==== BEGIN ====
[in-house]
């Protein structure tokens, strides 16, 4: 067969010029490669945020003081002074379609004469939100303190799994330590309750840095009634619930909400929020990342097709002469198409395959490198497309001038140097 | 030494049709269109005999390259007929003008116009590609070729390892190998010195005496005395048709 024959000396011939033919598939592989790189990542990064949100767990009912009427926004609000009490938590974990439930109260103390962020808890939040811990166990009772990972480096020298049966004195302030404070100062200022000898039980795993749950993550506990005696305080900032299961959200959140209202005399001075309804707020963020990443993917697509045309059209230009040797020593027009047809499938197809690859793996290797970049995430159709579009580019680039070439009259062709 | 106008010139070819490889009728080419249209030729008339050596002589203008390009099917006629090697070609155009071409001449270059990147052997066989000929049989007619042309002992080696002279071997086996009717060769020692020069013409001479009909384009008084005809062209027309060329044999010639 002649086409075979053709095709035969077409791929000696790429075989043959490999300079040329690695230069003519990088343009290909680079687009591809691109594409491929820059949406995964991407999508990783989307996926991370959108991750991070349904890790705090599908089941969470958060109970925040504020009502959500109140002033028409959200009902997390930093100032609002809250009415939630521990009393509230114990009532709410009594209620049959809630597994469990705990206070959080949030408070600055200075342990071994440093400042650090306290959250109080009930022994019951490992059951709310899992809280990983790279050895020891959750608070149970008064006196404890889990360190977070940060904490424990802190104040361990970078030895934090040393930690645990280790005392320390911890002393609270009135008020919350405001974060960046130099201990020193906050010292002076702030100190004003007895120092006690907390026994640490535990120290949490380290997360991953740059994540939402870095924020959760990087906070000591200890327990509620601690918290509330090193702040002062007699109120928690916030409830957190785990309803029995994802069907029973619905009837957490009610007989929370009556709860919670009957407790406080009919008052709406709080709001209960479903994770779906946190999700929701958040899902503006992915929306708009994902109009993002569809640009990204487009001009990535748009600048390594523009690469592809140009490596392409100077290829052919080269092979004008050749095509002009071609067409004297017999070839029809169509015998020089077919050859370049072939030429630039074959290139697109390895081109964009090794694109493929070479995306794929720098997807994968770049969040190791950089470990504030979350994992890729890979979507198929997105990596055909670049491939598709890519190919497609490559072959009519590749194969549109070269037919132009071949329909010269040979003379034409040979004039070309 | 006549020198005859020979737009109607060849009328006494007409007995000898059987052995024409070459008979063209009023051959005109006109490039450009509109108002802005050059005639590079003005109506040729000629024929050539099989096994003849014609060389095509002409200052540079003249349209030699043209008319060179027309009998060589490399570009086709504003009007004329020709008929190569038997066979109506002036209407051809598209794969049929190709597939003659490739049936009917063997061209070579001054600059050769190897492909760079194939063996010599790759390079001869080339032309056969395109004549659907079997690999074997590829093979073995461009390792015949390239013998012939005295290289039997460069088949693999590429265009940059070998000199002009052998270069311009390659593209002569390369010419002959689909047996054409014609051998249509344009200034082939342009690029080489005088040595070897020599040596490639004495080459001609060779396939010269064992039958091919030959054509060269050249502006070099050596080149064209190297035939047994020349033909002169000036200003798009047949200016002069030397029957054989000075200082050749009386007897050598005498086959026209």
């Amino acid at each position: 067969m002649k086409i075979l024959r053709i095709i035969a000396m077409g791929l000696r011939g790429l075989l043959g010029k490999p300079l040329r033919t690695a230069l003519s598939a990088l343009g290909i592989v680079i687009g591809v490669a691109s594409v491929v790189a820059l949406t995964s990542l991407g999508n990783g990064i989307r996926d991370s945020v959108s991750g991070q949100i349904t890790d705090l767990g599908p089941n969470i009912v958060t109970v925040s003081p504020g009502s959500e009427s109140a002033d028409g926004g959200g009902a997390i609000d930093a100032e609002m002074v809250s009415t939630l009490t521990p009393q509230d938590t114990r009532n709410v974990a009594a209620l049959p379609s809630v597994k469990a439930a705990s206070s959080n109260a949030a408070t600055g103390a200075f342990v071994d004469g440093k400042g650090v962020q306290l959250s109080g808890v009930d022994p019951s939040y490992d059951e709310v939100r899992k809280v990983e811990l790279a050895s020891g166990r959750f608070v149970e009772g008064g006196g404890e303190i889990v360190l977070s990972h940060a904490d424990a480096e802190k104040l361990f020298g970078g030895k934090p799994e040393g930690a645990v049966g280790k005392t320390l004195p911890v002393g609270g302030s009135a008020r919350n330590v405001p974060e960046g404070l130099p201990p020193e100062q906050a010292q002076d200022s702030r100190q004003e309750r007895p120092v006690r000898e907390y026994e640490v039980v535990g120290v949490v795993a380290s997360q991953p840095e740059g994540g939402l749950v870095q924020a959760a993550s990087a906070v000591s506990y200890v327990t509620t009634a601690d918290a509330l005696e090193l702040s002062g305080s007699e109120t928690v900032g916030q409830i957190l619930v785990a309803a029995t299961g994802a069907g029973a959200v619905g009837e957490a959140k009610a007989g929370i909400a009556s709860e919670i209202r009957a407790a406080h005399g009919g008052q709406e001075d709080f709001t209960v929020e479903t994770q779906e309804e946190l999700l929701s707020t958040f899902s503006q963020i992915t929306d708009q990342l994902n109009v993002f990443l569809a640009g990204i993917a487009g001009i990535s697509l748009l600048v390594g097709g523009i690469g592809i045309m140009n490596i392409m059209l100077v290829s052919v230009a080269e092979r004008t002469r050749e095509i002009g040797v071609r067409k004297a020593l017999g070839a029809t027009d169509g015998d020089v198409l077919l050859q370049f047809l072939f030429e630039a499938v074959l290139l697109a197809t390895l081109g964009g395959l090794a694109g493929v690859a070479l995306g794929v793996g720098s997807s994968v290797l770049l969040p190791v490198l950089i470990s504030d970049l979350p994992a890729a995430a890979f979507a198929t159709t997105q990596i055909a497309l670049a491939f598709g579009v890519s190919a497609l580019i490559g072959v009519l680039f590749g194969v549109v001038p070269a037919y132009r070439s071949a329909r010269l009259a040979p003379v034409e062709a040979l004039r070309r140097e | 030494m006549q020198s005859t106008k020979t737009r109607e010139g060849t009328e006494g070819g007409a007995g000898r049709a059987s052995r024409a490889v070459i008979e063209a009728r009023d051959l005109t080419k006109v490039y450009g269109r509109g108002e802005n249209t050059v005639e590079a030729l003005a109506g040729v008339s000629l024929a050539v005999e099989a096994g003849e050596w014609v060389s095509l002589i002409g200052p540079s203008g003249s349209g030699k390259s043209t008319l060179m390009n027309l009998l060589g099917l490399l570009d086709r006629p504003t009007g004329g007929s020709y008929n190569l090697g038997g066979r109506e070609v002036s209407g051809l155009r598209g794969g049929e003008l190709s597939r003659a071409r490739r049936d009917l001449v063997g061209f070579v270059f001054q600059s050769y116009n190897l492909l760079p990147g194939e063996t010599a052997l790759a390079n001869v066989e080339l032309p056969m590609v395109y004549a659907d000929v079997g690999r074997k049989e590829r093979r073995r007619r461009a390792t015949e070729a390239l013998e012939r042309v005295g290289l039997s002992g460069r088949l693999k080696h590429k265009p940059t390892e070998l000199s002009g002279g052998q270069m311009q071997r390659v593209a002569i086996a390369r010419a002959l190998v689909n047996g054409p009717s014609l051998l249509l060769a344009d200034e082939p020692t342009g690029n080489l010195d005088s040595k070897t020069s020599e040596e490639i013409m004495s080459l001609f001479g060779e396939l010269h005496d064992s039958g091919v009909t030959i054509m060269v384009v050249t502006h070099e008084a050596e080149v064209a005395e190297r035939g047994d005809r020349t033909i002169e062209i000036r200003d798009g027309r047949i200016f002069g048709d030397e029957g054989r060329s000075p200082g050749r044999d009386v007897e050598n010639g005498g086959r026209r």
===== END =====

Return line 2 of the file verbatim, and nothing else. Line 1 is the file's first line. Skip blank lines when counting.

């Protein structure tokens, strides 16, 4: 067969010029490669945020003081002074379609004469939100303190799994330590309750840095009634619930909400929020990342097709002469198409395959490198497309001038140097 | 030494049709269109005999390259007929003008116009590609070729390892190998010195005496005395048709 024959000396011939033919598939592989790189990542990064949100767990009912009427926004609000009490938590974990439930109260103390962020808890939040811990166990009772990972480096020298049966004195302030404070100062200022000898039980795993749950993550506990005696305080900032299961959200959140209202005399001075309804707020963020990443993917697509045309059209230009040797020593027009047809499938197809690859793996290797970049995430159709579009580019680039070439009259062709 | 106008010139070819490889009728080419249209030729008339050596002589203008390009099917006629090697070609155009071409001449270059990147052997066989000929049989007619042309002992080696002279071997086996009717060769020692020069013409001479009909384009008084005809062209027309060329044999010639 002649086409075979053709095709035969077409791929000696790429075989043959490999300079040329690695230069003519990088343009290909680079687009591809691109594409491929820059949406995964991407999508990783989307996926991370959108991750991070349904890790705090599908089941969470958060109970925040504020009502959500109140002033028409959200009902997390930093100032609002809250009415939630521990009393509230114990009532709410009594209620049959809630597994469990705990206070959080949030408070600055200075342990071994440093400042650090306290959250109080009930022994019951490992059951709310899992809280990983790279050895020891959750608070149970008064006196404890889990360190977070940060904490424990802190104040361990970078030895934090040393930690645990280790005392320390911890002393609270009135008020919350405001974060960046130099201990020193906050010292002076702030100190004003007895120092006690907390026994640490535990120290949490380290997360991953740059994540939402870095924020959760990087906070000591200890327990509620601690918290509330090193702040002062007699109120928690916030409830957190785990309803029995994802069907029973619905009837957490009610007989929370009556709860919670009957407790406080009919008052709406709080709001209960479903994770779906946190999700929701958040899902503006992915929306708009994902109009993002569809640009990204487009001009990535748009600048390594523009690469592809140009490596392409100077290829052919080269092979004008050749095509002009071609067409004297017999070839029809169509015998020089077919050859370049072939030429630039074959290139697109390895081109964009090794694109493929070479995306794929720098997807994968770049969040190791950089470990504030979350994992890729890979979507198929997105990596055909670049491939598709890519190919497609490559072959009519590749194969549109070269037919132009071949329909010269040979003379034409040979004039070309 | 006549020198005859020979737009109607060849009328006494007409007995000898059987052995024409070459008979063209009023051959005109006109490039450009509109108002802005050059005639590079003005109506040729000629024929050539099989096994003849014609060389095509002409200052540079003249349209030699043209008319060179027309009998060589490399570009086709504003009007004329020709008929190569038997066979109506002036209407051809598209794969049929190709597939003659490739049936009917063997061209070579001054600059050769190897492909760079194939063996010599790759390079001869080339032309056969395109004549659907079997690999074997590829093979073995461009390792015949390239013998012939005295290289039997460069088949693999590429265009940059070998000199002009052998270069311009390659593209002569390369010419002959689909047996054409014609051998249509344009200034082939342009690029080489005088040595070897020599040596490639004495080459001609060779396939010269064992039958091919030959054509060269050249502006070099050596080149064209190297035939047994020349033909002169000036200003798009047949200016002069030397029957054989000075200082050749009386007897050598005498086959026209």